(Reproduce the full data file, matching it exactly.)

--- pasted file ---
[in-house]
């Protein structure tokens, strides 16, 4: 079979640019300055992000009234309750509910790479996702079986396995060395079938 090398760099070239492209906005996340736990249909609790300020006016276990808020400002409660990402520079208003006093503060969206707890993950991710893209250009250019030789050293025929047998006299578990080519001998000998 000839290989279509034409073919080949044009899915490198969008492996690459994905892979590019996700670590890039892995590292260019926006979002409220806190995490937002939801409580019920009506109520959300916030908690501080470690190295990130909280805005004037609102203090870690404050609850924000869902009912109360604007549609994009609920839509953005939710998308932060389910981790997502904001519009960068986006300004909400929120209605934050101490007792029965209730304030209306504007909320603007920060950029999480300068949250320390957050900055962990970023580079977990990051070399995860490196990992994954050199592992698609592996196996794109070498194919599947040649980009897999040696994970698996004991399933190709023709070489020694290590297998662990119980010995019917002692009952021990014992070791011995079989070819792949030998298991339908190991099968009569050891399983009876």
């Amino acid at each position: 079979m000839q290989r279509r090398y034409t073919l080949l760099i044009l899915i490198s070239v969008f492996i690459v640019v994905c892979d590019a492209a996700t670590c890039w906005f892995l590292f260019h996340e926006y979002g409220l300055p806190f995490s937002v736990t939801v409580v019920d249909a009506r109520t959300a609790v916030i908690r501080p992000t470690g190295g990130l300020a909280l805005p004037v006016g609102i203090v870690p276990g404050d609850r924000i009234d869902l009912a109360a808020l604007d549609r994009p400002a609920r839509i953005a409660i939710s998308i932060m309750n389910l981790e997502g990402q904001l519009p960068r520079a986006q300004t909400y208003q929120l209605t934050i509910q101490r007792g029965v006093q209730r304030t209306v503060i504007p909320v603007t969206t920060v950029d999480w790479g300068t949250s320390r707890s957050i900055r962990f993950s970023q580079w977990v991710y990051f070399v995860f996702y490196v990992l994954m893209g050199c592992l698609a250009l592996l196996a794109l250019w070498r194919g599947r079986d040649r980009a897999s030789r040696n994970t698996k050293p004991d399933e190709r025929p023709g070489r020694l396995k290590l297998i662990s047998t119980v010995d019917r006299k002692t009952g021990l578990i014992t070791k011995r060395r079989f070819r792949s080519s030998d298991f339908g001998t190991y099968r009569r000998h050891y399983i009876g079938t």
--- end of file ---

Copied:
[in-house]
């Protein structure tokens, strides 16, 4: 079979640019300055992000009234309750509910790479996702079986396995060395079938 090398760099070239492209906005996340736990249909609790300020006016276990808020400002409660990402520079208003006093503060969206707890993950991710893209250009250019030789050293025929047998006299578990080519001998000998 000839290989279509034409073919080949044009899915490198969008492996690459994905892979590019996700670590890039892995590292260019926006979002409220806190995490937002939801409580019920009506109520959300916030908690501080470690190295990130909280805005004037609102203090870690404050609850924000869902009912109360604007549609994009609920839509953005939710998308932060389910981790997502904001519009960068986006300004909400929120209605934050101490007792029965209730304030209306504007909320603007920060950029999480300068949250320390957050900055962990970023580079977990990051070399995860490196990992994954050199592992698609592996196996794109070498194919599947040649980009897999040696994970698996004991399933190709023709070489020694290590297998662990119980010995019917002692009952021990014992070791011995079989070819792949030998298991339908190991099968009569050891399983009876």
């Amino acid at each position: 079979m000839q290989r279509r090398y034409t073919l080949l760099i044009l899915i490198s070239v969008f492996i690459v640019v994905c892979d590019a492209a996700t670590c890039w906005f892995l590292f260019h996340e926006y979002g409220l300055p806190f995490s937002v736990t939801v409580v019920d249909a009506r109520t959300a609790v916030i908690r501080p992000t470690g190295g990130l300020a909280l805005p004037v006016g609102i203090v870690p276990g404050d609850r924000i009234d869902l009912a109360a808020l604007d549609r994009p400002a609920r839509i953005a409660i939710s998308i932060m309750n389910l981790e997502g990402q904001l519009p960068r520079a986006q300004t909400y208003q929120l209605t934050i509910q101490r007792g029965v006093q209730r304030t209306v503060i504007p909320v603007t969206t920060v950029d999480w790479g300068t949250s320390r707890s957050i900055r962990f993950s970023q580079w977990v991710y990051f070399v995860f996702y490196v990992l994954m893209g050199c592992l698609a250009l592996l196996a794109l250019w070498r194919g599947r079986d040649r980009a897999s030789r040696n994970t698996k050293p004991d399933e190709r025929p023709g070489r020694l396995k290590l297998i662990s047998t119980v010995d019917r006299k002692t009952g021990l578990i014992t070791k011995r060395r079989f070819r792949s080519s030998d298991f339908g001998t190991y099968r009569r000998h050891y399983i009876g079938t």